• Radiological Technician. Maintain and use equipment and supplies necessary to demonstrate portions of the human body on x-ray film or fluoroscopic screen for diagnostic purposes.
  • Radiology Technologist. Take x-rays and Computerized Axial Tomography (CAT or CT) scans or administer nonradioactive materials into patient's blood stream for diagnostic purposes. Includes technologists who specialize in other modalities, such as computed tomography, ultrasound, and magnetic resonance.
  • Respiratory Therapist. Assess, treat, and care for patients with breathing disorders. Assume primary responsibility for all respiratory care modalities, including the supervision of respiratory therapy technicians. Initiate and conduct therapeutic procedures; maintain patient records; and select, assemble, and operate equipment.
  • Surgical Technician. Assist in operations, under the supervision of surgeons, registered nurses, or other surgical personnel. May help set up operating room, prepare and transport patients for surgery, adjust lights and equipment, pass instruments and other supplies to surgeons and surgeon's assistants, hold retractors, and help count sponges, needles, and instruments.

EDUCATIONAL OPPORTUNITIES: Dental Hygienist Training

Hinds Community College - Raymond, MS

Hinds Community College, 501 East Main Street, Raymond, MS 39154. Hinds Community College is a large college located in Raymond, Mississippi. It is a public school with primarily 2-year programs and has 10,398 students. Hinds Community College has an associate's degree program in Dental Hygiene/Hygienist which graduated six students in 2008.

University of Mississippi Medical Center - Jackson, MS

University of Mississippi Medical Center, 2500 N State St, Jackson, MS 39216-4505. University of Mississippi Medical Center is a small university located in Jackson, Mississippi. It is a public school with primarily 4-year or above programs and has 1,238 students. University of Mississippi Medical Center has a bachelor's degree program in Dental Hygiene/Hygienist which graduated twenty-one students in 2008.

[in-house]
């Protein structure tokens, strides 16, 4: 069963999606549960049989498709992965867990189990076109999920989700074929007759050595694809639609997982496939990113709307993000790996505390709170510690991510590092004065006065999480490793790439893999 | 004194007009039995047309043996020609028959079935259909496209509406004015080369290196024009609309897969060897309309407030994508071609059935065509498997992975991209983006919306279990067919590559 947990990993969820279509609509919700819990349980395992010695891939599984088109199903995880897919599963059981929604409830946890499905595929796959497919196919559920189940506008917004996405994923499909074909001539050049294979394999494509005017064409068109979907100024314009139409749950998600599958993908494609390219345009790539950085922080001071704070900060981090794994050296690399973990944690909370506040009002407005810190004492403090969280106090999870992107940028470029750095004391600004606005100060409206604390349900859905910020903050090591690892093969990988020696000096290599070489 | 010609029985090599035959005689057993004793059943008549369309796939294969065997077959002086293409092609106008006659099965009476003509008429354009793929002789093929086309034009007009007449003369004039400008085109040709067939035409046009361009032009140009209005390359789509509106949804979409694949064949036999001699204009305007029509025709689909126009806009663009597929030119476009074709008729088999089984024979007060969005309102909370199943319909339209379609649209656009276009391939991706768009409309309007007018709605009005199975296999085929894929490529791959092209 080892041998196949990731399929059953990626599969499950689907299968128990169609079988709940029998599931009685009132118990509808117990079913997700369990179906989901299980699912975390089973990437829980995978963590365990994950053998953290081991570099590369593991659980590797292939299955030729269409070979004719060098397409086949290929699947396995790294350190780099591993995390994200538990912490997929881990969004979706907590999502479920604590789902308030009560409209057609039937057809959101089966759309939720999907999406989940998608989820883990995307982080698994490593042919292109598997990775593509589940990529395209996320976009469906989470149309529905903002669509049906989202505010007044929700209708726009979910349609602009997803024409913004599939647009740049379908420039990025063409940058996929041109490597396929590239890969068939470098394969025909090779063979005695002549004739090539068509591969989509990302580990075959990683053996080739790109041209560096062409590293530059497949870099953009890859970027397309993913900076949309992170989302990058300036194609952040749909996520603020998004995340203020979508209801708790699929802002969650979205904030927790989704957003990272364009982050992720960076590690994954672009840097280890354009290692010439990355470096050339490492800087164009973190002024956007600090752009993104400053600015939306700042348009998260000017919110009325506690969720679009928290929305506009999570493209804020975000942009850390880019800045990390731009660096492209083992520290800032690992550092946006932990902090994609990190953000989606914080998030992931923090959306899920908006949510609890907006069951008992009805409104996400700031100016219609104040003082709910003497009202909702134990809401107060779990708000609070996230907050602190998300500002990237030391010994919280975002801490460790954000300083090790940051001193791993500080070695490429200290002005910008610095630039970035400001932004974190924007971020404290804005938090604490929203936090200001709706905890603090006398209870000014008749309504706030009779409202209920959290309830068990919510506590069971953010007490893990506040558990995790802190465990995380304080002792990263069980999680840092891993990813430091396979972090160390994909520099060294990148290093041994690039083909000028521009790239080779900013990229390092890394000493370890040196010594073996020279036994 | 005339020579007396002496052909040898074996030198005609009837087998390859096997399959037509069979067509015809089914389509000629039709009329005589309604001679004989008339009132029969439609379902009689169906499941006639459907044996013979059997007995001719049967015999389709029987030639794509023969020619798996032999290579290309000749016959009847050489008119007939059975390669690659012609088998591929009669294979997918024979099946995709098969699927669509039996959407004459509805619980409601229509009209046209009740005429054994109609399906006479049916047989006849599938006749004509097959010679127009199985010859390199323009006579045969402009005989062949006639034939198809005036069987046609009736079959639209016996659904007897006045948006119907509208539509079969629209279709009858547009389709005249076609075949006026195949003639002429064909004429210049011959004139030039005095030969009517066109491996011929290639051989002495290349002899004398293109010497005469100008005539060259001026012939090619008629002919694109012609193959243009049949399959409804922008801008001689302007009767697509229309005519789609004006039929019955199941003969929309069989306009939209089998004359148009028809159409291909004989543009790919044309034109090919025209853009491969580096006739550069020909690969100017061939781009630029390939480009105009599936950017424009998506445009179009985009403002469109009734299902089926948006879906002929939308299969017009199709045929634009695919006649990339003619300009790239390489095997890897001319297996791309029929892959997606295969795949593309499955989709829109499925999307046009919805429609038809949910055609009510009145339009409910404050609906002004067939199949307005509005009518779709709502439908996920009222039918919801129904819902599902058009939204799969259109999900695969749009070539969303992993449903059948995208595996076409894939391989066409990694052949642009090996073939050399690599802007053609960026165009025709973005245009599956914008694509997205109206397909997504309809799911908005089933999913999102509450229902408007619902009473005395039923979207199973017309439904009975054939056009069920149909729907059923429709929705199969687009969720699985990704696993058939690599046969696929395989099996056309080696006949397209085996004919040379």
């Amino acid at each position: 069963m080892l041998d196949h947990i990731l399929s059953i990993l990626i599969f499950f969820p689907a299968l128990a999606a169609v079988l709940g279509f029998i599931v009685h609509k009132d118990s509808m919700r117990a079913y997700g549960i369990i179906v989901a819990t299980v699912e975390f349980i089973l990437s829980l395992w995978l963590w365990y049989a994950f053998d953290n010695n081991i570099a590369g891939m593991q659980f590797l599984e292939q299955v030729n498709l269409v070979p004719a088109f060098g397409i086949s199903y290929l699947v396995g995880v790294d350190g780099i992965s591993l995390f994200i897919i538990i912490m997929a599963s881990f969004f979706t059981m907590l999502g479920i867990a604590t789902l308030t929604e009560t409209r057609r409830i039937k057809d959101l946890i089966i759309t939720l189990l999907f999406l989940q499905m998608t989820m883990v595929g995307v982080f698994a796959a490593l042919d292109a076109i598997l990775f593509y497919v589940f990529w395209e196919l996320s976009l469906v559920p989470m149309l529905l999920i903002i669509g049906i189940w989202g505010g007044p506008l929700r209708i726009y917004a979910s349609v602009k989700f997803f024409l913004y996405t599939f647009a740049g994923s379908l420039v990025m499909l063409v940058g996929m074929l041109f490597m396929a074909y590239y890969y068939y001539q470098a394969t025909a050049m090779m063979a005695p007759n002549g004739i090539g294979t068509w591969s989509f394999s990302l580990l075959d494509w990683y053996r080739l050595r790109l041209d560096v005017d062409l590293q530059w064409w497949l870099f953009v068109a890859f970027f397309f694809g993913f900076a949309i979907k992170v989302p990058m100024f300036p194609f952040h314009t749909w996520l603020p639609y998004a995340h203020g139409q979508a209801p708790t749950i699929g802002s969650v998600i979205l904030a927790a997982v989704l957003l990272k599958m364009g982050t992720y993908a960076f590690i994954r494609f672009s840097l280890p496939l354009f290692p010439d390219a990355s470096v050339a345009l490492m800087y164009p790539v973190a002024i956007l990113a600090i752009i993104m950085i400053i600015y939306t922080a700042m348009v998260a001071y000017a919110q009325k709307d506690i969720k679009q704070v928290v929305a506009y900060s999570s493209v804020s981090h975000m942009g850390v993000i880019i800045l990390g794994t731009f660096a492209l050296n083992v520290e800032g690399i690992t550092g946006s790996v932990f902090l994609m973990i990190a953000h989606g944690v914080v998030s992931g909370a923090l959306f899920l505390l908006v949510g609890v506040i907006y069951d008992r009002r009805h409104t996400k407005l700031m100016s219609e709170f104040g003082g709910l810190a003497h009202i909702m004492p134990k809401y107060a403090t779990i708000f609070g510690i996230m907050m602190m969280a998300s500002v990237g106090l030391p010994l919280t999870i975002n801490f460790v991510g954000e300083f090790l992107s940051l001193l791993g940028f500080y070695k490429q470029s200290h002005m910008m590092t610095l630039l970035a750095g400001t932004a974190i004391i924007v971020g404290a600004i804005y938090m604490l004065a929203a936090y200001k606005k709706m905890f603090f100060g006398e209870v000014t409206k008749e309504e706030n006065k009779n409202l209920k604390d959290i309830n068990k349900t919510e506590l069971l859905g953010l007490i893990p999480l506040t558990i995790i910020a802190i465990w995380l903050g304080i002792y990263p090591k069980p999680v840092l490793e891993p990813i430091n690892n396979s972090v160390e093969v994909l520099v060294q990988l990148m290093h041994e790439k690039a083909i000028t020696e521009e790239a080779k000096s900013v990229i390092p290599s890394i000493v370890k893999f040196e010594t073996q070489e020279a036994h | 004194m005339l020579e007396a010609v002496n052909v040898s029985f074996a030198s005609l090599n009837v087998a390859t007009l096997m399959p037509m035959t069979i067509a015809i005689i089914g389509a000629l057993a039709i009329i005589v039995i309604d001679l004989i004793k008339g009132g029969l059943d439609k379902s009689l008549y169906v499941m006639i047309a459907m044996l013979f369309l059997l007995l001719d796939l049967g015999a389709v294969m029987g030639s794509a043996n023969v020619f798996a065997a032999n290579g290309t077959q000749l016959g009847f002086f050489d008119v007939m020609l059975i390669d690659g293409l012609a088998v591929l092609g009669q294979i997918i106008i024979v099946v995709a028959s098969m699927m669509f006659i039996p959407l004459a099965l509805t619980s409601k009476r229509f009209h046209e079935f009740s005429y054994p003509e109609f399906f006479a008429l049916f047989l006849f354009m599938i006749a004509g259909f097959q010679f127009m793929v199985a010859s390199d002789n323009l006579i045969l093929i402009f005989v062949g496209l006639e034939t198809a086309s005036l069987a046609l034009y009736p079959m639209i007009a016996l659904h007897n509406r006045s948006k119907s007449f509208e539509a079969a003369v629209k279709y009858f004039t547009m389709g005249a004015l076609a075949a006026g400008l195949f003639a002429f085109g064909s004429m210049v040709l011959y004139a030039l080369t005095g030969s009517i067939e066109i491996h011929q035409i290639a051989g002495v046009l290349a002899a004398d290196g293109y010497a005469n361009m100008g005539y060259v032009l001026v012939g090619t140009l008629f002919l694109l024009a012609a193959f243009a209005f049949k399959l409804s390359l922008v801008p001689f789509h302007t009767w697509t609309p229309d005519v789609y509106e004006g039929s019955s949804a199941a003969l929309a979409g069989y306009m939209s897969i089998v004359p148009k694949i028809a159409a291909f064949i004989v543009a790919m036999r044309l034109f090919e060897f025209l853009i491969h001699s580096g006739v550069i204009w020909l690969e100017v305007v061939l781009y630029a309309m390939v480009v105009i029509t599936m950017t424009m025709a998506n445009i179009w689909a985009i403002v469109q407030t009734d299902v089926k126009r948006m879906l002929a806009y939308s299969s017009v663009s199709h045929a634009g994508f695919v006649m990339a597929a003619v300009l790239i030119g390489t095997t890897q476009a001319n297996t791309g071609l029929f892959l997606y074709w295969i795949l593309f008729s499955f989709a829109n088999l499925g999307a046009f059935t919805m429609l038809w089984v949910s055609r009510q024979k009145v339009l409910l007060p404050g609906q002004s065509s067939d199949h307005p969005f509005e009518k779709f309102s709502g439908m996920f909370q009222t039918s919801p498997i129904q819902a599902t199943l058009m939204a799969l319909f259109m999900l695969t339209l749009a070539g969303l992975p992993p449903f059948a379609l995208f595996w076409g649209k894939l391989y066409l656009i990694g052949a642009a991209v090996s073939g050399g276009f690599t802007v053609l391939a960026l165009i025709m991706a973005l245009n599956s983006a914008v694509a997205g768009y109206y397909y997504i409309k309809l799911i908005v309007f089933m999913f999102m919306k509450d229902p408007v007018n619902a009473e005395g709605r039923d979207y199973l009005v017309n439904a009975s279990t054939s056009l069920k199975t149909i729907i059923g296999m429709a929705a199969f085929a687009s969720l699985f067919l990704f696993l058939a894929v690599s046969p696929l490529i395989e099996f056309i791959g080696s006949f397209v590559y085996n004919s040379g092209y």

CERTIFICATIONS

Oral and Maxillofacial Surgeon Associate Fellow: Your Associate Fellow certificate lets your patients know that you are an experienced, credentialed implant professional.

For more information, see the American Academy of Implant Dentistry website.

Certified Dental Technician: Certification is the process of assessing a dental technician's knowledge and applied skill level necessary to perform the tasks required of a dental technician.

For more information, see the National Board for Certification in Dental Laboratory Technology website.

LICENSES

Dental Hygeine

Licensing agency: MS State Board of Dental Examiners
Address: Karen S. Wilson, Administrative Assistant III, 600 E Amite St Suite 100, Jackson, MS 39201-2801

Phone: (601) 944-9622
Website: MS State Board of Dental Examiners Karen S. Wilson Administrative Assistant III

LOCATION INFORMATION: Jackson, Mississippi

Jackson, Mississippi
Jackson, Mississippi photo by Yassie

Jackson is situated in Hinds County, Mississippi. It has a population of over 173,861, which has shrunk by 5.6% in the past ten years. The cost of living index in Jackson, 83, is well below the national average. New single-family homes in Jackson cost $101,700 on average, which is well below the state average. In 2008, four hundred fifty-six new homes were built in Jackson, up from two hundred twenty-three the previous year.

The three big industries for women in Jackson are health care, educational services, and accommodation and food services. For men, it is construction, accommodation and food services, and educational services. The average travel time to work is about 20 minutes. More than 27.1% of Jackson residents have a bachelor's degree, which is higher than the state average. The percentage of residents with a graduate degree, 10.2%, is higher than the state average.

The unemployment rate in Jackson is 9.2%, which is less than Mississippi's average of 9.5%.

The percentage of Jackson residents that are affiliated with a religious congregation, 55.4%, is more than both the national and state average. Bibleway Baptist Church, Saint Johns Missionary Baptist Church and Saint John Deliverance Temple Number 2 are some of the churches located in Jackson. The most common religious groups are the Southern Baptist Convention, the United Methodist Church and the Catholic Church.

Jackson is home to the Riverhills Country Club and the Colonial Country Club as well as Smith-Wills Stadium and Lefleurs Bluff State Park. Shopping malls in the area include North Terry Road Shopping Center, Northside Shopping Center and Northtown Village Shopping Center. Visitors to Jackson can choose from Days Inn-Coliseum, Econo Lodge and Regal Sales Office for temporary stays in the area.